About this Research Topic
Photosensory receptors have been in the center of vision research and photobiology since the discovery of rhodopsin in 1876 by Franz Boll. However, only recently the rapid development of optogenetics has placed them in a more general focus. The majority of these biological light-sensors consist of a protein/pigment complex that modulates the activity of a biological effector upon absorption of a photon. With the nowadays available information on the corresponding genes, proteins and the vast access to (meta-)genomic data as well as sophisticated methods in molecular biology and genome engineering the photoreceptor principle of transforming light into biological information is now exploited in many different directions and fields of research.
Photosensory receptors not only represent the backbone of a major methodological development in cell and neurobiology as shown by the rapidly evolving field of optogenetics but also offer bright perspectives for our understanding of dynamic biomolecular processes in general. The ability to use photons as substrates enables researchers to induce and experimentally monitor biomolecular reactions with up to femtosecond resolution. Combined with techniques capable of molecular resolution such time-resolved experiments not only provide dynamic molecular information on the underlying mechanisms of photosensory and general signal transduction, but also will enable us to identify design principles of biological sensor/effector complexes. Ultimately, novel light-responsive tools with customized properties can be rationally designed for application in optogenetics and synthetic biology.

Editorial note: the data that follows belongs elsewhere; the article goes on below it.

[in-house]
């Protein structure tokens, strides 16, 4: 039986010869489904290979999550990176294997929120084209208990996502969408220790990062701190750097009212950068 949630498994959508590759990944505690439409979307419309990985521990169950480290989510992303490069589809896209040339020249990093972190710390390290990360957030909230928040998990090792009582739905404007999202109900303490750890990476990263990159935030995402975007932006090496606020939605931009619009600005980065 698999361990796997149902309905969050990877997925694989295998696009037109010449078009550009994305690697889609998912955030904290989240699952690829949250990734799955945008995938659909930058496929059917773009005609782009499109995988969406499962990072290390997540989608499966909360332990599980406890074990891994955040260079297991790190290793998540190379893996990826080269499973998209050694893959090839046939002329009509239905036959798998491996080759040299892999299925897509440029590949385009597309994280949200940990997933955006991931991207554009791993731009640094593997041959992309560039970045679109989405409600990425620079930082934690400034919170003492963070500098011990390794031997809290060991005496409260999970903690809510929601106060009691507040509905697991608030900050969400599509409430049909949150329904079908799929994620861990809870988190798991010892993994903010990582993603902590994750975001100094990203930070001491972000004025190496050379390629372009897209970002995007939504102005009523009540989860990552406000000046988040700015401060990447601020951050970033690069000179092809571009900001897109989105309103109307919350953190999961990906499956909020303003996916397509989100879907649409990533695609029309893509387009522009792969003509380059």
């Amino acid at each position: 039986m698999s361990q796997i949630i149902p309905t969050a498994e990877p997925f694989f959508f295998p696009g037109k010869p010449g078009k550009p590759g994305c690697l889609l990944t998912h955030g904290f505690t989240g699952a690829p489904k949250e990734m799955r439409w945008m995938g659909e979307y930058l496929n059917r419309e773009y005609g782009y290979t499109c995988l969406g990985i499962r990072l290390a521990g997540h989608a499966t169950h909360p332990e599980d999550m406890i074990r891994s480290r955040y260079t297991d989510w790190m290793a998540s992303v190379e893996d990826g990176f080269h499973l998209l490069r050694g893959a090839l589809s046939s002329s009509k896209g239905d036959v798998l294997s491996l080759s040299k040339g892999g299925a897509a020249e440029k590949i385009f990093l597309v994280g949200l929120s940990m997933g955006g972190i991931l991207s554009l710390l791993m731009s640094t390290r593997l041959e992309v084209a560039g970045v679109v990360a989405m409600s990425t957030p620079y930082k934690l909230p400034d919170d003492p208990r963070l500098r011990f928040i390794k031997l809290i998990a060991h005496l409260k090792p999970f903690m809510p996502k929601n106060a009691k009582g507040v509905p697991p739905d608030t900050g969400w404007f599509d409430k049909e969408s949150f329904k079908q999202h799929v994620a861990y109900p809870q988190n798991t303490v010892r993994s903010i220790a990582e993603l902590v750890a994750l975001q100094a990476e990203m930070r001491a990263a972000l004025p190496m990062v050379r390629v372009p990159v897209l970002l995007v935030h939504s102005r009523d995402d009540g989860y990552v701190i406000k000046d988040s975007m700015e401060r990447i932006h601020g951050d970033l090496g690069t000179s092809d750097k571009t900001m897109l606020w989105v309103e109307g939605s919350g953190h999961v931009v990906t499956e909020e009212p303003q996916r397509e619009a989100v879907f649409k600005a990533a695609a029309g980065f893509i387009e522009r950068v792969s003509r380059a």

In this Frontiers in Molecular Biosciences Research Topic ‘Optogenetic tools in the molecular spotlight’ we will showcase state-of-the art biophysical methods with molecular resolution for functional investigation of protein/cofactor interaction, protein dynamics and signal transduction applied to photosensory receptors. Furthermore, we will provide an overview on how the obtained insights are implemented in design strategies for rational modification of existing or creation of novel optogenetic tools.
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